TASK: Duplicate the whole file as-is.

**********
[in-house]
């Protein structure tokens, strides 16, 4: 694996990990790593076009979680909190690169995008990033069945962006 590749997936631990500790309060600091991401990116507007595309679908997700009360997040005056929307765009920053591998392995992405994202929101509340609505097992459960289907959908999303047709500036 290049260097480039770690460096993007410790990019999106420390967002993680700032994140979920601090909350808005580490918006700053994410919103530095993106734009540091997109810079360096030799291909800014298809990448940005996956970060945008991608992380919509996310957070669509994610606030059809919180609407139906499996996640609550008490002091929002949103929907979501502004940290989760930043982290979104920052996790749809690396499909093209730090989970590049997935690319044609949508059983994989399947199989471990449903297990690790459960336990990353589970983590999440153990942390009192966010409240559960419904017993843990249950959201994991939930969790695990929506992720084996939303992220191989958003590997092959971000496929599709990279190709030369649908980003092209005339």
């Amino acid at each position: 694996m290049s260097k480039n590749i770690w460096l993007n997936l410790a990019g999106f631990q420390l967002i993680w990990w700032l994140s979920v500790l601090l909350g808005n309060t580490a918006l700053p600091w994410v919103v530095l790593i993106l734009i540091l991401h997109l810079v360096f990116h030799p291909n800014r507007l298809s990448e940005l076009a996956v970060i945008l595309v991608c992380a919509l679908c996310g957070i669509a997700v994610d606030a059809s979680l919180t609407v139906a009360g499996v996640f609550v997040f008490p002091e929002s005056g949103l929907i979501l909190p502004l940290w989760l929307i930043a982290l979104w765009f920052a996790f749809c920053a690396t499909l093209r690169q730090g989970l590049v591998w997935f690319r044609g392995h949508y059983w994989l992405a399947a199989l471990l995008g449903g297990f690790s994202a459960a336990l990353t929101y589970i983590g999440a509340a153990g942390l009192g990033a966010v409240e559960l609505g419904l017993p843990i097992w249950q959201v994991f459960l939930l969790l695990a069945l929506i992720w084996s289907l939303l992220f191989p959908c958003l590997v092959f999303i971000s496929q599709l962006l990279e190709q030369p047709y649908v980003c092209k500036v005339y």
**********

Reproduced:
[in-house]
């Protein structure tokens, strides 16, 4: 694996990990790593076009979680909190690169995008990033069945962006 590749997936631990500790309060600091991401990116507007595309679908997700009360997040005056929307765009920053591998392995992405994202929101509340609505097992459960289907959908999303047709500036 290049260097480039770690460096993007410790990019999106420390967002993680700032994140979920601090909350808005580490918006700053994410919103530095993106734009540091997109810079360096030799291909800014298809990448940005996956970060945008991608992380919509996310957070669509994610606030059809919180609407139906499996996640609550008490002091929002949103929907979501502004940290989760930043982290979104920052996790749809690396499909093209730090989970590049997935690319044609949508059983994989399947199989471990449903297990690790459960336990990353589970983590999440153990942390009192966010409240559960419904017993843990249950959201994991939930969790695990929506992720084996939303992220191989958003590997092959971000496929599709990279190709030369649908980003092209005339």
């Amino acid at each position: 694996m290049s260097k480039n590749i770690w460096l993007n997936l410790a990019g999106f631990q420390l967002i993680w990990w700032l994140s979920v500790l601090l909350g808005n309060t580490a918006l700053p600091w994410v919103v530095l790593i993106l734009i540091l991401h997109l810079v360096f990116h030799p291909n800014r507007l298809s990448e940005l076009a996956v970060i945008l595309v991608c992380a919509l679908c996310g957070i669509a997700v994610d606030a059809s979680l919180t609407v139906a009360g499996v996640f609550v997040f008490p002091e929002s005056g949103l929907i979501l909190p502004l940290w989760l929307i930043a982290l979104w765009f920052a996790f749809c920053a690396t499909l093209r690169q730090g989970l590049v591998w997935f690319r044609g392995h949508y059983w994989l992405a399947a199989l471990l995008g449903g297990f690790s994202a459960a336990l990353t929101y589970i983590g999440a509340a153990g942390l009192g990033a966010v409240e559960l609505g419904l017993p843990i097992w249950q959201v994991f459960l939930l969790l695990a069945l929506i992720w084996s289907l939303l992220f191989p959908c958003l590997v092959f999303i971000s496929q599709l962006l990279e190709q030369p047709y649908v980003c092209k500036v005339y």